In it, but not of it. TPM DC
"I was pretty depressed," Johnson said, describing his mood on April 6 morning when it looked like Kloppenberg had won by the slimmest of margins.
"That was depressing," he told the audience at the Heritage Foundation. "The signal that that would have sent, the amount of energy that would have provided to public sector unions, the bosses and just to the electorate in general i think would have been terrible for the nation, truthfully."
But the later news that Prosser was ahead by several thousand votes sucked that newfound labor energy right out the door, Johnson said.
But while Prosser is indeed ahead in the vote count, the results of the race have yet to be certified. The state is still completing its canvass, while continuing to investigate the much-reported counting error in Waukesha county. Johnson though, isn't waiting to declare a victor.
"It was a squeaker but we won and the polling results I'd seen didn't indicate that we were going to win," Johnson said. "So from my standpoint that was a huge victory and it has far greater implications beyond the state of Wisconsin."
What's at stake, Johnson said, is a politics dominated by the new "class warfare" of "public sector vs private sector." Johnson cited a Wall Street Journal column from April 1 that reported government employees outnumber those associated with manufacturing by nearly two-to-one.
"Let's face it," Johnson said. "We better win this fight, the private sector, while we still outnumber them."
Asked by someone in the room if the thought the unions would give their opponents "a fair fight," Johnson said the stories out of the collective bargaining battle with Gov. Scott Walker (R-WI) he'd heard pointed to no.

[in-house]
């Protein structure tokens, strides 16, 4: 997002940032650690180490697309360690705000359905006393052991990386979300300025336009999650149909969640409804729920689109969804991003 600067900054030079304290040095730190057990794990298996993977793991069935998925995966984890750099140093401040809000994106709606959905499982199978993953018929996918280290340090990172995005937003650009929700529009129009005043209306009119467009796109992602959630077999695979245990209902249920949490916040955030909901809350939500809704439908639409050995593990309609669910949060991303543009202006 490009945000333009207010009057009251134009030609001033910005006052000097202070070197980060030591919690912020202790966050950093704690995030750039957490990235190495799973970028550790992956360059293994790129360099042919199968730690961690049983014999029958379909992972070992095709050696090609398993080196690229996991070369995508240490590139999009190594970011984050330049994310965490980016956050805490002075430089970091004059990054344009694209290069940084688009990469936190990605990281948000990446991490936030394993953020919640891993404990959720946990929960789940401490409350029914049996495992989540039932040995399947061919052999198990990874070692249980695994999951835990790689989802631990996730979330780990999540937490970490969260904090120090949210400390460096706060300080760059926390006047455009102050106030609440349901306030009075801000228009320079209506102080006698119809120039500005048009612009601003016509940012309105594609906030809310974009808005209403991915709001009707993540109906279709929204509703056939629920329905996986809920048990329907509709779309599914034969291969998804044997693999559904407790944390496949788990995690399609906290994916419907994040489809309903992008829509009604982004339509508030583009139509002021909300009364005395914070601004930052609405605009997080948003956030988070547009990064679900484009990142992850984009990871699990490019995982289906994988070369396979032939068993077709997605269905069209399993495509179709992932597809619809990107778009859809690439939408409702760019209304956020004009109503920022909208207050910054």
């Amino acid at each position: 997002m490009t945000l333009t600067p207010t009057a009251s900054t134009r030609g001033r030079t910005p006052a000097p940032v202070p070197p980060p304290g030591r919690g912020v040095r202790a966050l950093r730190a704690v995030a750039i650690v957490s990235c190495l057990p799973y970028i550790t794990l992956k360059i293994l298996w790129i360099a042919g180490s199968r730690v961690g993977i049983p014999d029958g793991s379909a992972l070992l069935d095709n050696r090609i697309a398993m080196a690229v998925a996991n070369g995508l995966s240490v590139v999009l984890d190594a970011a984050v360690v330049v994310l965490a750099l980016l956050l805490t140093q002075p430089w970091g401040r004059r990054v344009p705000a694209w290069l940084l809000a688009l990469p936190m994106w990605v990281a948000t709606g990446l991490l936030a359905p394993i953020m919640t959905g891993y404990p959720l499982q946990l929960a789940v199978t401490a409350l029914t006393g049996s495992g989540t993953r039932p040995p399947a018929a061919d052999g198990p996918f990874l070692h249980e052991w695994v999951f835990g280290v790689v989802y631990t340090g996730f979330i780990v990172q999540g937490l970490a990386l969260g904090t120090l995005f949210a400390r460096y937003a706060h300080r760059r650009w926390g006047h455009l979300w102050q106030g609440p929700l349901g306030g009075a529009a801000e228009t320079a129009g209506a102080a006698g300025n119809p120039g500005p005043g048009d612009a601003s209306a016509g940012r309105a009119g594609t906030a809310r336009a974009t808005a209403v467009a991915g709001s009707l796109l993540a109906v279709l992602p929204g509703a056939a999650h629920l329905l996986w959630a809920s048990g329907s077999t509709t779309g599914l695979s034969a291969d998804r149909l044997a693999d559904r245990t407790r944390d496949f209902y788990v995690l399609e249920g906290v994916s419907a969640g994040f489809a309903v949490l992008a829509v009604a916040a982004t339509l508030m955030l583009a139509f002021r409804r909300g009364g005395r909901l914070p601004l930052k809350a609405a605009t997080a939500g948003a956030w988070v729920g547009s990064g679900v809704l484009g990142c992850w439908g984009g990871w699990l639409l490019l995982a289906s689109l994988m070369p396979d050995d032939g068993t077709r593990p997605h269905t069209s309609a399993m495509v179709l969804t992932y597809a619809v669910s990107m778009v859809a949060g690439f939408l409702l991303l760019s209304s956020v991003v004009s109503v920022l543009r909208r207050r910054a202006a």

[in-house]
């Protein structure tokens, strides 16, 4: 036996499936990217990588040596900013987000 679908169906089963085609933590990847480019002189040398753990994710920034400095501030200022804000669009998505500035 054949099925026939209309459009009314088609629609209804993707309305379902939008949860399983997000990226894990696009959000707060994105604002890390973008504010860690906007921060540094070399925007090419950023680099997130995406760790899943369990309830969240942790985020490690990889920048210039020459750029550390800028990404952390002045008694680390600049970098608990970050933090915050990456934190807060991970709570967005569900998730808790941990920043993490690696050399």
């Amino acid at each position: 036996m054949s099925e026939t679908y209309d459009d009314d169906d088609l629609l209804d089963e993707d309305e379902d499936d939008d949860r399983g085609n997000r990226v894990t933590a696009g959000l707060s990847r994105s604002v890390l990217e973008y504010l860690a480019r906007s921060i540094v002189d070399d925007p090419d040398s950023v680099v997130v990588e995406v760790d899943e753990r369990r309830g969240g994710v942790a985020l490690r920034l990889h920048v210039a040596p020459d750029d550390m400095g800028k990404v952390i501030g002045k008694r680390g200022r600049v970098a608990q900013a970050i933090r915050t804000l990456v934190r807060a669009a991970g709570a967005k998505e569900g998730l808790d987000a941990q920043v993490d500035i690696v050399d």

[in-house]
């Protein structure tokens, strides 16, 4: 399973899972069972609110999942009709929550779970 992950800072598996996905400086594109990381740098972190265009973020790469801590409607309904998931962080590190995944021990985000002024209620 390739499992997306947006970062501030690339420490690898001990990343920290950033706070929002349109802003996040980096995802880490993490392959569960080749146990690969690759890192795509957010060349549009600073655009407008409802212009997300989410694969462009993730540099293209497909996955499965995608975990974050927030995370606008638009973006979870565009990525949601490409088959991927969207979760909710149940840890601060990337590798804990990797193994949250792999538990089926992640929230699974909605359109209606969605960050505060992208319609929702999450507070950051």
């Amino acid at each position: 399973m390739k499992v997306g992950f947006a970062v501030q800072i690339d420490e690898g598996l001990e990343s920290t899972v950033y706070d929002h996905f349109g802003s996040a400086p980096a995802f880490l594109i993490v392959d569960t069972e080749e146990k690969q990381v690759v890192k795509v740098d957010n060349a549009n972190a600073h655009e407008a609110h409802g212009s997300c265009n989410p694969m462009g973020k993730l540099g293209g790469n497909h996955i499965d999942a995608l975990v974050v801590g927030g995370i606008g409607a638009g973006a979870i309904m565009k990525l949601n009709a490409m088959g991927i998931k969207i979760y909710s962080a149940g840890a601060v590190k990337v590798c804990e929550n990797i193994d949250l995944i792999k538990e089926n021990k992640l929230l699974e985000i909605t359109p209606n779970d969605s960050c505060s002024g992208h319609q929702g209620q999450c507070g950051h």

"What was a very under-reported story was the level of thuggery, the level of intimidation," he said. He said that the threats against Republican lawmakers went beyond the threatening emails allegedly sent by a 26 year-old resident of Cross Plains to Republican legislators near the end of the fight over Walker's collective bargaining-limiting budget plan.
"That was just one that was publicized," Johnson said. "I was talking to [Wisconsin lawmakers] and the level of intimidation was really unbelievable. the fact that it went unreported was not a good sign. That is not the way our democracy should work. So, yeah, I'm highly concerned about what's gonna happen."
A Prosser win will go a long way toward changing those dynamics, Johnson suggested.
"That is what was so important about that first test election with David Prosser," Johnson said. "That took a little wind out of their sails and I'm glad it did."
Asked by TPM if the close Supreme Court race and the growing cry for recall of several Republican state Senators in Wisconsin signaled that Badger State voters were souring on their new Republican leaders, of which Johnson is one, he said the proof is in the Prosser vote totals.
"The really good news is, and I saw some more detailed results out of Wisconsin, is Judge Prosser beat both Scott Walker and I in key counties," he said, referring to totals from Waukesha and Milwaukee counties. "In all the major counties he outpolled us in relation to his competitors. The only reason that vote was close was Madison or Dane County."
"So if you really take a look at the detailed results from that election I'm actually pretty bouyed by it," Jonson said.